A former An Garda Síochána civilian employee was sentenced to prison for sending photos of information about the PULSE system to a known Gardaí person.
Lauryn McCann, 23, sent around 70 photos via WhatsApp over a seven-day period to an individual named “R” known to the Gardaí, reports RTE.
McCann, of Ministers Park, Lusk, Co Dublin, pleaded guilty to one count of corruptly accepting an inducement to access Garda intelligence and one count of obtaining and disclosing Garda intelligence files to third parties dated May 2020.
The Dublin Circuit Criminal Court heard today that McCann has no prior convictions and has been remanded by the District Court on signed guilty pleas.
Judge Nolan said this included not sharing any information or knowledge gained in the course of their work.
According to the national broadcaster, McCann’s behaviour was “far worse” as she searched the PULSE system for useful third-party information, he said, giving the defendant a 2 1/2-year sentence.
Accusing John Berry BL was told by investigating police that McCann was working as a civilian call clerk for An Garda Síochána with access to the PULSE system at the time of the incident.
Gardaí received a tip on May 15, 2020 that McCann was providing information to a third party.
The next day she was not working and gardaí launched an investigation, which included a search of the PULSE system.
McCann’s search history showed that she had access to a large number of files that she would have no reason to search for in the course of her work.
When McCann arrived at work on May 17, 2020, she confronted the Gardaí investigation and fully cooperated, admitting that she took photos of information from the PULSE system.
She said that she sent these photos to third parties using Snapchat and WhatsApp. McCann was suspended and subsequently resigned.
Gardaí also obtained warrants to search McCann’s workstation and other locations.
Various artefacts were turned over to the court, including copies of photos McCann took and messages of him with a third party, listed on his phone as “R.”
These messages were sent for a week between May 10 and 17. McCann sent about 70 photos to “R”, reports RTE.
McCann took photos of a conviction report referring to “R” and someone else’s custody photo. She also sent photos containing information about a confidential Garda source. Images were also taken of a file related to the brother of R.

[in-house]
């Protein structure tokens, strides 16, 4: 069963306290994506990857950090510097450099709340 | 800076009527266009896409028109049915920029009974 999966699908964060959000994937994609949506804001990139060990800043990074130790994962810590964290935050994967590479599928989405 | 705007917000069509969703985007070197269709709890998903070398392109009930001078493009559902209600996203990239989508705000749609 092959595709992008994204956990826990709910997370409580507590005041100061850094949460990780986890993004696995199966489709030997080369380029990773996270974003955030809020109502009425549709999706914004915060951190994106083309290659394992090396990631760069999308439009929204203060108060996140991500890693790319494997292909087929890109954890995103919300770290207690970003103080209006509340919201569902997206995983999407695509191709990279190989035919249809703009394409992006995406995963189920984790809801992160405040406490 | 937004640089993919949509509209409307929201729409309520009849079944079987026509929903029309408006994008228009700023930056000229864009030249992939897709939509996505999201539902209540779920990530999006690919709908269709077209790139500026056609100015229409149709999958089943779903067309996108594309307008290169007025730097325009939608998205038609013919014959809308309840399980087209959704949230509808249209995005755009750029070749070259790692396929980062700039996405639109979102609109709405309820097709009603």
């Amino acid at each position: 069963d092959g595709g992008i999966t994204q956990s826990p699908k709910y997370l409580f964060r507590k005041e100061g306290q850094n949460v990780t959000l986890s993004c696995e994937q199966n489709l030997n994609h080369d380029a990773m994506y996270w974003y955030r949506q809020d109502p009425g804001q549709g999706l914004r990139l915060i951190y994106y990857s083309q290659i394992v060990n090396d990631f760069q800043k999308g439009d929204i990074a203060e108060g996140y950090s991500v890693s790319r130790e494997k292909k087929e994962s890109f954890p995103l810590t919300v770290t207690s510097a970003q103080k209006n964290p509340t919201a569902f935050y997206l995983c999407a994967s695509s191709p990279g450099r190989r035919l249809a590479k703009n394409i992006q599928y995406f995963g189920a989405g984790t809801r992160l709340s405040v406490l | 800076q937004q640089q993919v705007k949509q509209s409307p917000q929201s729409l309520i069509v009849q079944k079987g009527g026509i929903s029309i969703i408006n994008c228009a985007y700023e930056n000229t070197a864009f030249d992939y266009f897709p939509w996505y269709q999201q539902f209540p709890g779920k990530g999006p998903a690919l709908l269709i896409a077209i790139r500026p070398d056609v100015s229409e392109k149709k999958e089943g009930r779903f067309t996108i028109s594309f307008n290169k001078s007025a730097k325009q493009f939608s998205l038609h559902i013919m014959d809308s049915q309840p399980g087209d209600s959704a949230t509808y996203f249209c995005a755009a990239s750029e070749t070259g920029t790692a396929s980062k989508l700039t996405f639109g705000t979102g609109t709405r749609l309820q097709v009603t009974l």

Garda prosecutors told the court that McCann appears to have been hired by third parties to search for certain people. Although the PULSE system displays the user’s login details on the screen, this information has been removed from some of the images sent via WhatsApp by McCann.
Messages sent by McCann via Snapchat cannot be retrieved from gardaí.
When he was interviewed, McCann told the Gardaí that it was “word of mouth” that he was working for the Gardai and that “people took advantage”. McCann did not name anyone out of concern this could cause problems for her or her family.
The investigating Garda told the court that messages between “R” and McCann appear to suggest that she was offered €500 to provide information about R’s brother.
McCann told the Gardaí that she was experiencing financial difficulties and was offered 3,000 euros which he never received.
More than 400 photos of information from the PULSE system were found on McCann’s phone, but gardaí could not say that all of these photos were sent to third parties.
Mr Berry told the court that Gardaí carried out a series of searches after this incident came to light.
These searches included an “R”-related property, in which an individual attempted to flush a phone in a toilet.
Although no information could be retrieved from the phone, gardaí were able to confirm that the number matched the one listed for “R” on McCann’s phone.
The investigating garda agreed with Seamus Clarke SC, arguing that his client had worked for the gardaí for 11 months, in what was his first full-time job after finishing high school.
McCann lived with his boyfriend, who shared the place where he worked with others.
The investigating garda also agreed with Mr Clarke that the applications signed by her client were valuable given the sensitive nature of the garda information involved.
Mr Clarke said his client’s resignation also meant there was no need for an internal disciplinary process. He got an alternative job.
In describing the mitigating factors, Mr. Clarke noted that his client had entered an initial guilty plea and fully cooperated with the gardaí.
At that time she was living with her boyfriend due to family problems and started using drugs. She was “a bit naive” and “didn’t make much of an effort” to hide her actions, which were easily detected by the Gardaí, Clarke added.
The court also received a psychological report, which emphasized that McCann is depressed and considers himself “psychologically vulnerable” and at low risk of relapse.
Mr. Clarke said his client is remorseful and ashamed of her actions. He asked Judge Nolan to consider suspending part of any sentence given because his client was “very young” at the time of his crime.
Judge Nolan said it was a “serious crime.”
McCann had to be aware of why Garda information would be of interest to third parties and that it could be “highly dangerous” to provide this information.
Justice Nolan stated that a breach of the Garda systems affects the reputation of An Garda Síochána.
He imposed a sentence of two and a half years for count of bribery, taking into account the second count.
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